March - An Island in the Fens

Photo:Sunset over Floods

Sunset over Floods

© Ian Stacey - Light Angles Photography

Photo:Winter Fenland

Winter Fenland

© Ian Stacey - Light Angles Photography

Photo:Oil Seed Rape Field

Oil Seed Rape Field

© Ian Stacey - Light Angles Photography

How things began

March sits on an island formed 10,000 years ago after the last ice age.  Gradually forests emerged and marsh plants began to grow but the constant argument between the rivers and the tides formed a silt barrier and the rivers found it difficult to take the inland water away and the process of lying down peat began.

As the cold climate became warmer new trees began to crowd out the ancient ones and the stagnant fen and the milder climate encouraged marsh plants to grow and in turn over thousands of years these plants created the peat for which the Fens became renowned.   The ancient trees called Bog Oaks are still ploughed up in the Fens today.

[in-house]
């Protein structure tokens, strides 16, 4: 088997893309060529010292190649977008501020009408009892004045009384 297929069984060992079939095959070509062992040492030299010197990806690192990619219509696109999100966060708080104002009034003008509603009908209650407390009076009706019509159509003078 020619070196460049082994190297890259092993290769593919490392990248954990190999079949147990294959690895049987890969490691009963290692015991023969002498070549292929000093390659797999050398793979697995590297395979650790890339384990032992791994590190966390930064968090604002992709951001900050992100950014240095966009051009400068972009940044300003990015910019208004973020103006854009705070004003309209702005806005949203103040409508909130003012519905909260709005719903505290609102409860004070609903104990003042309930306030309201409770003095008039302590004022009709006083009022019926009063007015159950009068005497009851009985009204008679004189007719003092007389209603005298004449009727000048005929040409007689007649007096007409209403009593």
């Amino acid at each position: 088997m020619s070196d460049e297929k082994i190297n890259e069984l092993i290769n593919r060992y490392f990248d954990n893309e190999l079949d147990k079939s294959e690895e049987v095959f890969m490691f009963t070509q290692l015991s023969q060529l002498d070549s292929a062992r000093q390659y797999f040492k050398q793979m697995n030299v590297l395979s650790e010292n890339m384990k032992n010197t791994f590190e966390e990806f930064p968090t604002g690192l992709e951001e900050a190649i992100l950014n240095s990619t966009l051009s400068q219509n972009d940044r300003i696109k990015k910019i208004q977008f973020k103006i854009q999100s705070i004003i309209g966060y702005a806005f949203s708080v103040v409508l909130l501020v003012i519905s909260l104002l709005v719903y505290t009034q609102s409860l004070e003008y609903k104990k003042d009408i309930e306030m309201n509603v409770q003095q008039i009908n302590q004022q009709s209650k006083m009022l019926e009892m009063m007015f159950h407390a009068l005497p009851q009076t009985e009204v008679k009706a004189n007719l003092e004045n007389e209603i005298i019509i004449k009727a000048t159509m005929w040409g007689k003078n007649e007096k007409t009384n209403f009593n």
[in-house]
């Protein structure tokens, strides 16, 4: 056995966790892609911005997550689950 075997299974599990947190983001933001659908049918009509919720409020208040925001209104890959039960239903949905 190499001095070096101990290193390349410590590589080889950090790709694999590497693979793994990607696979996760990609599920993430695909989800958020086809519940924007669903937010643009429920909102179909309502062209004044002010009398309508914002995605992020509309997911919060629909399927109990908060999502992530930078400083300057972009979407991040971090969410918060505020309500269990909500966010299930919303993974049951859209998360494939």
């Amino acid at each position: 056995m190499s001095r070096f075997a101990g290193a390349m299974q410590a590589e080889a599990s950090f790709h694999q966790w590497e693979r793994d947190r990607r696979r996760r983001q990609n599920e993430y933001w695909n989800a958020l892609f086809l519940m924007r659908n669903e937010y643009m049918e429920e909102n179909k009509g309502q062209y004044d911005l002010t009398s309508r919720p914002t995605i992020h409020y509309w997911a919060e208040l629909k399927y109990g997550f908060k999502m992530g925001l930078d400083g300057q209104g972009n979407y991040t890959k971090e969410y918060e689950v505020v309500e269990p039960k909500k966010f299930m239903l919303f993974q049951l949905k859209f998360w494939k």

One thousand years ago the Fens were described as having many rich resources and being full of all sorts of crops grown on a soil far superior to any other. Its pleasant fields, vineyards and pastureland were idyllic and the Fens became expert in the breeding of farm animals and beasts of burden.

The rich and famous came here to hunt in the woodland glades, fish in the Meres and wonder at the many varieties of birds. In the winter life in the Fen was harsh.  The land was flooded and often frozen and the dank air caused the ague a kind of rheumatism that caused pain and disability.  In the summer life was little better for the mosquito bred in the Meres and marsh and many fen people became ill and died of malaria.

March is the name for edge or boundary and as March was right at the edge of the Fen that was how it got its name

This page was added on 02/02/2010.

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